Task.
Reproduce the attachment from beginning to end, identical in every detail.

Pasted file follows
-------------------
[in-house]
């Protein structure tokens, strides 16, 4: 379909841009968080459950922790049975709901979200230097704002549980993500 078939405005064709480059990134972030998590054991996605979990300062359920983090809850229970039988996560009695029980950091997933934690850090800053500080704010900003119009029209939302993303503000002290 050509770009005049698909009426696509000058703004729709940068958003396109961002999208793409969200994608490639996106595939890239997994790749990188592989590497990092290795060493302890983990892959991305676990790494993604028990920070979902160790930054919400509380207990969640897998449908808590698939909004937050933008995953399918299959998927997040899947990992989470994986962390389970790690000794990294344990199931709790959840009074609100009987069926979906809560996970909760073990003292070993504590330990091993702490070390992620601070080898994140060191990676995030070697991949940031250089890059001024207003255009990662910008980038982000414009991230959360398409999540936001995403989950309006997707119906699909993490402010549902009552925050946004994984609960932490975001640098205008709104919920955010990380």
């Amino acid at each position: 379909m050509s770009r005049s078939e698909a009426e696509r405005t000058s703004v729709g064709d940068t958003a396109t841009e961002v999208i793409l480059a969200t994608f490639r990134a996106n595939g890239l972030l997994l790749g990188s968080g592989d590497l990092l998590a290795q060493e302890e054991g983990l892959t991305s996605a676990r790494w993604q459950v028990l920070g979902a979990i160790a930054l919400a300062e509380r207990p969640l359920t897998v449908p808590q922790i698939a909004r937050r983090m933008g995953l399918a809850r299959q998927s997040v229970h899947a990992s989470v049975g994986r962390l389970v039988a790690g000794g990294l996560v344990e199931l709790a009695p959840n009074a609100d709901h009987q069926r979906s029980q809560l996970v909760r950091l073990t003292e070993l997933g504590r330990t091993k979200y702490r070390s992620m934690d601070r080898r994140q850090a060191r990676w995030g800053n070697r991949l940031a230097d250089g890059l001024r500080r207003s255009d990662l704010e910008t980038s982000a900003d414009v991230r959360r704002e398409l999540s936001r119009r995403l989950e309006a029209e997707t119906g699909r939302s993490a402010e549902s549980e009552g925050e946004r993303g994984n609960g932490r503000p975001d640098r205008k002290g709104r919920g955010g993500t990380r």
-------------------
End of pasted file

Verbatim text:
[in-house]
């Protein structure tokens, strides 16, 4: 379909841009968080459950922790049975709901979200230097704002549980993500 078939405005064709480059990134972030998590054991996605979990300062359920983090809850229970039988996560009695029980950091997933934690850090800053500080704010900003119009029209939302993303503000002290 050509770009005049698909009426696509000058703004729709940068958003396109961002999208793409969200994608490639996106595939890239997994790749990188592989590497990092290795060493302890983990892959991305676990790494993604028990920070979902160790930054919400509380207990969640897998449908808590698939909004937050933008995953399918299959998927997040899947990992989470994986962390389970790690000794990294344990199931709790959840009074609100009987069926979906809560996970909760073990003292070993504590330990091993702490070390992620601070080898994140060191990676995030070697991949940031250089890059001024207003255009990662910008980038982000414009991230959360398409999540936001995403989950309006997707119906699909993490402010549902009552925050946004994984609960932490975001640098205008709104919920955010990380």
């Amino acid at each position: 379909m050509s770009r005049s078939e698909a009426e696509r405005t000058s703004v729709g064709d940068t958003a396109t841009e961002v999208i793409l480059a969200t994608f490639r990134a996106n595939g890239l972030l997994l790749g990188s968080g592989d590497l990092l998590a290795q060493e302890e054991g983990l892959t991305s996605a676990r790494w993604q459950v028990l920070g979902a979990i160790a930054l919400a300062e509380r207990p969640l359920t897998v449908p808590q922790i698939a909004r937050r983090m933008g995953l399918a809850r299959q998927s997040v229970h899947a990992s989470v049975g994986r962390l389970v039988a790690g000794g990294l996560v344990e199931l709790a009695p959840n009074a609100d709901h009987q069926r979906s029980q809560l996970v909760r950091l073990t003292e070993l997933g504590r330990t091993k979200y702490r070390s992620m934690d601070r080898r994140q850090a060191r990676w995030g800053n070697r991949l940031a230097d250089g890059l001024r500080r207003s255009d990662l704010e910008t980038s982000a900003d414009v991230r959360r704002e398409l999540s936001r119009r995403l989950e309006a029209e997707t119906g699909r939302s993490a402010e549902s549980e009552g925050e946004r993303g994984n609960g932490r503000p975001d640098r205008k002290g709104r919920g955010g993500t990380r």